NEW prime minister Theresa May has made Philip Hammond chancellor in place of George Osborne.
In her first act as prime minister, May sacked Osborne and replaced him with Hammond, a key ally and former foreign secretary.
Boris Johnson has been appointed as foreign secretary and David Davis has been made minister for Brexit – officially known as secretary of state for exiting the European Union.
Hammond’s reputation within Westminster has been as a ‘safe pair of hands’ who has garnered experience working in the private sector before becoming an MP in 1997.
The new chancellor has ruled out an emergency Budget following the UK’s decision to quit the EU, but warned Britain would face challenges in managing the economy because of the “shock” of the Brexit vote.
“We’ve seen an effect in markets, we’ve seen business investment decisions being paused because businesses now want to take stock, want to understand how we will take forward our renegotiations with the European Union, what our aspirations are for the future trading relationship between Britain and the European Union,” he told BBC News.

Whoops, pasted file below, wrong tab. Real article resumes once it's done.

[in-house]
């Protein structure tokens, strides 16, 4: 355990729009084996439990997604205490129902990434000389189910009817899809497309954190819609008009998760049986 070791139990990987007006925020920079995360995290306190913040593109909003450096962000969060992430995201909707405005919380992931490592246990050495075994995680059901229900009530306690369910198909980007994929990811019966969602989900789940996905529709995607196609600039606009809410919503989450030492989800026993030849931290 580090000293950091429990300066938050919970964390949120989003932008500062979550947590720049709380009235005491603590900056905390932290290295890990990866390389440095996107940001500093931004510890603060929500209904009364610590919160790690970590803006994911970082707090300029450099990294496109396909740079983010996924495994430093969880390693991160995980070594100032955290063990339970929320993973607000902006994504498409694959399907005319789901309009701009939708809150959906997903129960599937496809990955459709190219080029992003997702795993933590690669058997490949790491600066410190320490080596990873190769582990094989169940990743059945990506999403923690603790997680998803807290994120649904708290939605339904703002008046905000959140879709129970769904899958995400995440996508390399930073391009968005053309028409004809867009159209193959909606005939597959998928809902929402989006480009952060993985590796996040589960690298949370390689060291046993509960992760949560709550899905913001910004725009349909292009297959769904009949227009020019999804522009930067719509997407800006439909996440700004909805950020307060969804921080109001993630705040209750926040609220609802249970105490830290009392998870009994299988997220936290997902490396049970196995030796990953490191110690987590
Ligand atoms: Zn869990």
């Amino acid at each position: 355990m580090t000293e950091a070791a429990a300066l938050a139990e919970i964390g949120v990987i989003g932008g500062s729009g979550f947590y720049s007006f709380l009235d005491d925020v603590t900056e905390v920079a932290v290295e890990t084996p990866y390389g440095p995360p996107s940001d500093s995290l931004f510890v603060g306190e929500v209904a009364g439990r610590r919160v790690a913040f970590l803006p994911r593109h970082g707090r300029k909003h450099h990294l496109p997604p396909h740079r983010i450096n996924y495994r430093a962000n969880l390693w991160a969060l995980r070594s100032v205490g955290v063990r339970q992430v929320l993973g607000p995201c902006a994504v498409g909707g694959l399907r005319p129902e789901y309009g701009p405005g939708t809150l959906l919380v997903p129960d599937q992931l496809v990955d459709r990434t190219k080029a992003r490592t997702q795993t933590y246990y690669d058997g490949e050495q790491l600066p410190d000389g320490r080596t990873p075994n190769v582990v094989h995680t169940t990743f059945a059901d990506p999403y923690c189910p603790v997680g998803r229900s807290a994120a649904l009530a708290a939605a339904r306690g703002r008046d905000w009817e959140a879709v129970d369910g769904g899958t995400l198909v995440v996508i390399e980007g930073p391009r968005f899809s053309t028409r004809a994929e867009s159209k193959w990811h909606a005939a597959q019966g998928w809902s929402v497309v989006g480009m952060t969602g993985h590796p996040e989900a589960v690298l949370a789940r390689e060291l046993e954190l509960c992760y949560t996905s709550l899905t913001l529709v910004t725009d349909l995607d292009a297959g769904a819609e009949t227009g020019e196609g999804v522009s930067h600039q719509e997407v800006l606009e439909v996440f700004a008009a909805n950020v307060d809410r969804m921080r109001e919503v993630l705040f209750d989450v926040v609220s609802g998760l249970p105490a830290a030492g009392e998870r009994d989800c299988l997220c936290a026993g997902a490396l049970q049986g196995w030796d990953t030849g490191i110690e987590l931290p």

Hammond also indicated that he would consider slowing the pace at which Britain cuts its deficit, which stands at about 4% of gross domestic product.
“Of course we’ve got to reduce the deficit further but looking at how and when and at what pace we do that, and how we measure our progress in doing that is something that we now need to consider in the light of the new circumstances that the economy is facing,” Hammond told Sky News.
Tax experts argue the government could end up with “precisely the uneven playing field” that it wants to abolish, in reining in salary sacrifice schemes
Chancellor's R&D investment viewed as pragmatic - and one that will pay off in the long term
A multi-billion pound infrastructure investment programme has been announced by chancellor Philip Hammond in his first Autumn Statement.
The chancellor might find a few pennies down the back of the sofa, but there won't be big spending plans that undermine the economy, says Adam Chester